Pulitzer Prize winning poet Gregory Pardlo talks to English and history students

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Pulitzer Prize winning poet Gregory Pardlo talks to English and history students

Pulitzer Prize winning poet Gregory Pardlo talked about writing both fiction and non-fiction to students and teachers during the day-long symposium.

Pulitzer Prize winning poet Gregory Pardlo talked about writing both fiction and non-fiction to students and teachers during the day-long symposium.

by Kia Bergman

Pulitzer Prize winning poet Gregory Pardlo talked about writing both fiction and non-fiction to students and teachers during the day-long symposium.

by Kia Bergman

by Kia Bergman

Pulitzer Prize winning poet Gregory Pardlo talked about writing both fiction and non-fiction to students and teachers during the day-long symposium.

Lindsey Baum, News editor

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Over the course of the year, many exciting, interesting, and insightful assemblies are presented to HHS students. From speakers discussing drug addiction to mental health, programs at the school are always a treat to help enrich and entertain students.

On March 15, students in several different grades and classes were lucky enough to witness a special assembly. Noted poet and author Gregory Pardlo visited the school to talk to the next generation of artists and writers.

Pardlo, who is well-known as the winner of 2015 Pulitzer Prize for Poetry, first participated in a symposium with history teacher Robert Fenster. Over the course of the interview, Pardlo discussed numerous topics, ranging from his own work to the broader topic of racism in America.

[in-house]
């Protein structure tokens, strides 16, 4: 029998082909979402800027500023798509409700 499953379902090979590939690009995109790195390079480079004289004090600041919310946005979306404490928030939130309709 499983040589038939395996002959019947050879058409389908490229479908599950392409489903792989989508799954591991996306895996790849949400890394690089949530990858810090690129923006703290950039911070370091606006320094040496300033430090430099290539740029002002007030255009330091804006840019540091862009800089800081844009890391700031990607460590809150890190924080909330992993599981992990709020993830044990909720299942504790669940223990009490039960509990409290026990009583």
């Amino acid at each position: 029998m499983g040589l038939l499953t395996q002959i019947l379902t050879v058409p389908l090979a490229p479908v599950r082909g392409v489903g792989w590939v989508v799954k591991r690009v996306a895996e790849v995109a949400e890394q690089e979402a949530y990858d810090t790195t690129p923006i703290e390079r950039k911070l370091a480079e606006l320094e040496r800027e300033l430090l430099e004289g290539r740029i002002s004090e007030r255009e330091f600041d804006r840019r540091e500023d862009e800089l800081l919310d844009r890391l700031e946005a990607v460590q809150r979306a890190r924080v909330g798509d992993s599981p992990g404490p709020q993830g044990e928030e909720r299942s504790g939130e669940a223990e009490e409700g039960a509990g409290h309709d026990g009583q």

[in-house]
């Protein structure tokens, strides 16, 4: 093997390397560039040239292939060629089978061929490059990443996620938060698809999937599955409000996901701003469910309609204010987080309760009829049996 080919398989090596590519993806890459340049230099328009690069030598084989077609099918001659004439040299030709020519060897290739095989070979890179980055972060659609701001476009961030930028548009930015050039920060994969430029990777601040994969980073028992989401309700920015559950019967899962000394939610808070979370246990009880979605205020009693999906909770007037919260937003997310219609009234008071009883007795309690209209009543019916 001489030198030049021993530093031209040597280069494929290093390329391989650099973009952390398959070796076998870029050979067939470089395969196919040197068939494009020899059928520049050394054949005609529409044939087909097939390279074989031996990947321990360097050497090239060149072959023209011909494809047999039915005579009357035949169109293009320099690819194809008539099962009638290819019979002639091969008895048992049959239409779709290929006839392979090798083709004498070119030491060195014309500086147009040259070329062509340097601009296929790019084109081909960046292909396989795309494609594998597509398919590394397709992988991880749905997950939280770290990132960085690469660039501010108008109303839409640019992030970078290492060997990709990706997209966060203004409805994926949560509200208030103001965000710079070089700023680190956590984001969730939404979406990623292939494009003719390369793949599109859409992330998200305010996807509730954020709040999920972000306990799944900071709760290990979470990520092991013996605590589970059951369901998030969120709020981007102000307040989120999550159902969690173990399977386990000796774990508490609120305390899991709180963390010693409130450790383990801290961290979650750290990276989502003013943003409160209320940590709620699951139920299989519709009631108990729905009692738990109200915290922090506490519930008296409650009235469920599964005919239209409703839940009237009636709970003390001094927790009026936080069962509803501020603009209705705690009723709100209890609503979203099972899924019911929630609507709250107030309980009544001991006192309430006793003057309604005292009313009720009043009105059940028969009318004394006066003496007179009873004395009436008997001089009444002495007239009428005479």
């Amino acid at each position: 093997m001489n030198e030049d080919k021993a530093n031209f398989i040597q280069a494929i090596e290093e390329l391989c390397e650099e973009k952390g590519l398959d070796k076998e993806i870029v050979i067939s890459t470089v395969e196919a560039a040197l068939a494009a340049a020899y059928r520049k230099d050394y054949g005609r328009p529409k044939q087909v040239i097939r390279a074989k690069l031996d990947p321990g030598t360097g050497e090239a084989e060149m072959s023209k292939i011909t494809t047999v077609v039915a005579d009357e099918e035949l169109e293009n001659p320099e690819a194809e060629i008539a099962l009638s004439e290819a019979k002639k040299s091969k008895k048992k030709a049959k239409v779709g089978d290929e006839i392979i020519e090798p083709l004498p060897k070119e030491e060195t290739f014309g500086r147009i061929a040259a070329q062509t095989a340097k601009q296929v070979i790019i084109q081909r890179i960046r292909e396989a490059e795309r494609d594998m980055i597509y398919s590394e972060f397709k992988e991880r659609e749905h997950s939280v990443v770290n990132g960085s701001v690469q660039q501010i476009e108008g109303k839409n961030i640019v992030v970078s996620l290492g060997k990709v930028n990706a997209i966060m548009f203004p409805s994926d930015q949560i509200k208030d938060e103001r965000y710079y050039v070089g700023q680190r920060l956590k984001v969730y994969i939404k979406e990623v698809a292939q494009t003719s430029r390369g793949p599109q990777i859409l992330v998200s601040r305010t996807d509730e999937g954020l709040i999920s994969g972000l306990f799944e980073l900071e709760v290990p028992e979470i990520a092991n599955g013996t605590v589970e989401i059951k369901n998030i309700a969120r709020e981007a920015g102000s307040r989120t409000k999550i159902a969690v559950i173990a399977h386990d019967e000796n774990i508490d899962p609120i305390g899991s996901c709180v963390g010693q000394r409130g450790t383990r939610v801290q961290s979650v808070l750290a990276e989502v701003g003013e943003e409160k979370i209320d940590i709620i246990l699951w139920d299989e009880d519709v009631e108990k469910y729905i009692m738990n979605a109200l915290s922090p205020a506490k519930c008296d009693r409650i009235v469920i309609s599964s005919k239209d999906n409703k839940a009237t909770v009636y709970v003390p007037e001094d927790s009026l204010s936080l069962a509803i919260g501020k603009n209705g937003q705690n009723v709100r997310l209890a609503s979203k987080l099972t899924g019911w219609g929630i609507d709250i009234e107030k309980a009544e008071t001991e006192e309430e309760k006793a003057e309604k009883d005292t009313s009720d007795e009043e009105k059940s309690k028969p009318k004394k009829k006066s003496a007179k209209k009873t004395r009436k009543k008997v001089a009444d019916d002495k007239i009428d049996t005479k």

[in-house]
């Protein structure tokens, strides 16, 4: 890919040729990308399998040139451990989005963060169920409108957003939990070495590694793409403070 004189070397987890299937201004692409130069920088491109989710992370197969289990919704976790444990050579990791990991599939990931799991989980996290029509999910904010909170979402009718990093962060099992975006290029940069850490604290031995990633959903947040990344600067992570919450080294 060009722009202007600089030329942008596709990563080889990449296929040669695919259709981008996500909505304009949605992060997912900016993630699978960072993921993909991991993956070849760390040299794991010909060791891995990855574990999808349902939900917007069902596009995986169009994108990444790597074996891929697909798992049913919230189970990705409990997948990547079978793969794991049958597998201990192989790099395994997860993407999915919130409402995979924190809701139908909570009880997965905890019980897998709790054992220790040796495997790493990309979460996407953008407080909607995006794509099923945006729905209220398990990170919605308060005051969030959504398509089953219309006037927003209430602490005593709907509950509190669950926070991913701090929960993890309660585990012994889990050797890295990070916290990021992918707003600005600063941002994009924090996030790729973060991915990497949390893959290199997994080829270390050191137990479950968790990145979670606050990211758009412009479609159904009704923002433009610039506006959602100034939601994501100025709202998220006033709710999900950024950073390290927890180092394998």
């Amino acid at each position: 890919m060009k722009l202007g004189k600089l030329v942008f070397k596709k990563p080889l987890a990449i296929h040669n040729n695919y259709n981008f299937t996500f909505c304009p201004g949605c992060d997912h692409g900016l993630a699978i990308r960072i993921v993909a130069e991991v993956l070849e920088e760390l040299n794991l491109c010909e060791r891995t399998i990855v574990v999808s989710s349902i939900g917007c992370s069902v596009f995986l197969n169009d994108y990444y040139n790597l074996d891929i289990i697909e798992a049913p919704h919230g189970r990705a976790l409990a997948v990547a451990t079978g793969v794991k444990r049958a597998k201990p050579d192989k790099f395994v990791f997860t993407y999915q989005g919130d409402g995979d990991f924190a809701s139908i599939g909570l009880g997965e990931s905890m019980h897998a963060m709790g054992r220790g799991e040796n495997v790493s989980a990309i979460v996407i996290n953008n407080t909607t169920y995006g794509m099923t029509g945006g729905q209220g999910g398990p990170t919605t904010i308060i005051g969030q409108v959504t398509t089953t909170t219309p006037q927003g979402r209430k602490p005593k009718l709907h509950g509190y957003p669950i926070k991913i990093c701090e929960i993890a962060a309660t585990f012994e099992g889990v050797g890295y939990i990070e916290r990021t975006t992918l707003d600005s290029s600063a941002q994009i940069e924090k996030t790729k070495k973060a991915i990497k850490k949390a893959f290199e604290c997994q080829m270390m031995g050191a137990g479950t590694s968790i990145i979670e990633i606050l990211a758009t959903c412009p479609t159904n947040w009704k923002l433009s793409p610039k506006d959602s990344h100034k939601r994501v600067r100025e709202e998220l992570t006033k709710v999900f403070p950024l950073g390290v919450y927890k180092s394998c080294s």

“Mr. Layton’s and Mr. Puma’s students got to hear a Pulitzer Prize winning poet talk about writing both poetry and prose,” Fenster said. “Greg Pardlo’s work resonates with a lot of people, and it was fun to see my friend make so many of our students starstruck.”

After the symposium, students were able to raise their hands to ask Pardlo questions about his work and life. Senior Noor Amanullah took advantage of this opportunity, asking about the influence of one’s own experiences on writing.

“I liked hearing how his professions as both a writer and poet melded into two unique literary styles in his poetry and memoir,” Amanullah said.

This assembly had more purposes than just discussing poetry, though, as US History II students started an important project.

“The March 15 symposium had a lot of different purposes,” Fenster said. “Mr. Longo and my students kick started their capstone projects where they will be writing visual essays about recent events in American history that tie into the 14th Amendment.”

Clearly, the assembly had a major impact on many within the HHS community, and will be remembered by students and teachers alike for years to come.

 

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